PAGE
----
It’s official: spring has arrived. Isn’t it amazing how slightly longer days, a little sunshine, and nature budding with colorful flowers can increase your inspiration for exercising outdoors? If you’ve been powering through the winter months with your outdoor workouts, spring can feel like a reward for all the grey, chilly days you have endured. If you’re more of a fair-weather outdoor fitness enthusiast, this new season can feel like a calling to embrace your favorite workouts again.
Today is World Health Day, and this year, the campaign focuses on the interconnectedness between the planet and our health, highlighting the importance of how the very necessary drive to protect the vitality of our natural environment is essential for our wellbeing. Spring is a wonderful reminder of the many benefits that exercising outdoors can bring us and why enabling future generations to enjoy this too is so crucial.
So, what are the benefits of exercising in nature? With the help of Polar Research, we’ve done a deep dive into what scientific evidence is out there regarding outdoor recreation and exercise in relation to health. The result is a range of international studies showing the physical and mental benefits of exercising outdoors, which helps shine a light on why our planet is truly linked to our health.
PHYSICAL HEALTH BENEFITS OF EXERCISING OUTDOORS
One of the obvious physical benefits of heading out into the sunshine to exercise is that it boosts your vitamin D levels. But did you know that obesity is associated with lower levels of this essential nutrient? A study (Florenz et al. 2007) of the hospital records of 300 obese and non-obese individuals in Florida. Overall, they found that 63% of obese individuals had a vitamin D deficit compared to the 36% of non-obese. After adjusting for age, gender, and ethnicity, those reporting outdoor exercise were 47% less likely to have vitamin D deficit, while those with obesity had more than twice the risk.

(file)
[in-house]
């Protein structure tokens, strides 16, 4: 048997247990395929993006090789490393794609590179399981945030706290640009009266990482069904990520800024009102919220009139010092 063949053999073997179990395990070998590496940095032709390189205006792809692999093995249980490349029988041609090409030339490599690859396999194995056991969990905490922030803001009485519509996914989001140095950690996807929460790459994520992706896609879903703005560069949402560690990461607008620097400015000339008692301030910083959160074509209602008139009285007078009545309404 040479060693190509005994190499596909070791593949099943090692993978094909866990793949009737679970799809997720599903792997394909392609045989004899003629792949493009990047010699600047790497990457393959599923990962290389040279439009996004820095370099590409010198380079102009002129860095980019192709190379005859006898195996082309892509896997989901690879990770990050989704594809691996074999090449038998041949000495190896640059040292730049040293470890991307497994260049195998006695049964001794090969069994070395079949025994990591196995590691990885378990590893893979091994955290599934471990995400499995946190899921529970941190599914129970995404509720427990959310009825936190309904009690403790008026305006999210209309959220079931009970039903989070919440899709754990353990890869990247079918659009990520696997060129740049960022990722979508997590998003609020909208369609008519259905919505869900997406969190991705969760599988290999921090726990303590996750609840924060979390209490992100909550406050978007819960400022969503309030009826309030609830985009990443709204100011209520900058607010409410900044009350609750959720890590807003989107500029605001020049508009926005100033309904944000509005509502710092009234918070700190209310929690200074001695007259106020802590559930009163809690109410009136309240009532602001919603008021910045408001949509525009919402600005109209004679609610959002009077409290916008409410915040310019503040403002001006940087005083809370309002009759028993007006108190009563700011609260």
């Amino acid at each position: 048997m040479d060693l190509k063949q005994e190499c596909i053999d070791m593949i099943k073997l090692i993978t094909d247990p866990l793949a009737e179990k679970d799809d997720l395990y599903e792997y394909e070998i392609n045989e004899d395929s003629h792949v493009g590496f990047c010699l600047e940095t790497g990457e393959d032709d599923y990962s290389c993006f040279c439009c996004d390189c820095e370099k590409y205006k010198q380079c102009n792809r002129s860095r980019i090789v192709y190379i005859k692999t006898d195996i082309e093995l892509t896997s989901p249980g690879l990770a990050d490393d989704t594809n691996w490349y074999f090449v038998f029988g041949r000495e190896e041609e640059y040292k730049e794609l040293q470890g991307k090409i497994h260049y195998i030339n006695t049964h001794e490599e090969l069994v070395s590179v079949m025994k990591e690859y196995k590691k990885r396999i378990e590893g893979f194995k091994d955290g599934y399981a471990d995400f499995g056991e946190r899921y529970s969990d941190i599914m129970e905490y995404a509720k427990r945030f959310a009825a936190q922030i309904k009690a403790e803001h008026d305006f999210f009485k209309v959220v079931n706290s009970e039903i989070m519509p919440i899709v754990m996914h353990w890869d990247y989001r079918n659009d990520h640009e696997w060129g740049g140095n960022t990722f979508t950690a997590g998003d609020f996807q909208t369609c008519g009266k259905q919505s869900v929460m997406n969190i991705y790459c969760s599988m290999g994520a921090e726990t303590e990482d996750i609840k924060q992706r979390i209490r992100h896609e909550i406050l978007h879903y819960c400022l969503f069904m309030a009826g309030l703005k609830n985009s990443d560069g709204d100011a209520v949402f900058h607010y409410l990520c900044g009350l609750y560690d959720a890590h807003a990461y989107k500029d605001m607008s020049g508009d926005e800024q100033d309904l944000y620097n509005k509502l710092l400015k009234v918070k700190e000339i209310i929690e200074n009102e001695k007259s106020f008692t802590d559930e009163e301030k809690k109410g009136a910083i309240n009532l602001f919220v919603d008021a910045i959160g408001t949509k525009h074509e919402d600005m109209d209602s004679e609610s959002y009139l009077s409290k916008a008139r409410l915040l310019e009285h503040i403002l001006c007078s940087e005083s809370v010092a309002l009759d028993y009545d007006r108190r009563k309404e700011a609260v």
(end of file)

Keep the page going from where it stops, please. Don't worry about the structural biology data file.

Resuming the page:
Could exercising outdoors mean we get more out of what we put in? A study of 160 young participants at a Sydney boys’ school (Jelley 2005) found that a 20-week physical education program focused on outdoor activities resulted in better fitness, body composition, cardiovascular and muscular endurance, strength, and flexibility than traditional physical education. Interestingly, a study comparing the rate of perceived exertion for both indoor and outdoor exercise (Ceci and Hassmen 1991) found that at all the various RPE levels, speed, heart rate, and blood lactate differed between these two environments, with physiological responses higher outdoors. These results indicated that we perceive the same exercise to involve less exertion (precisely two RPE units less) when we exercise outdoors.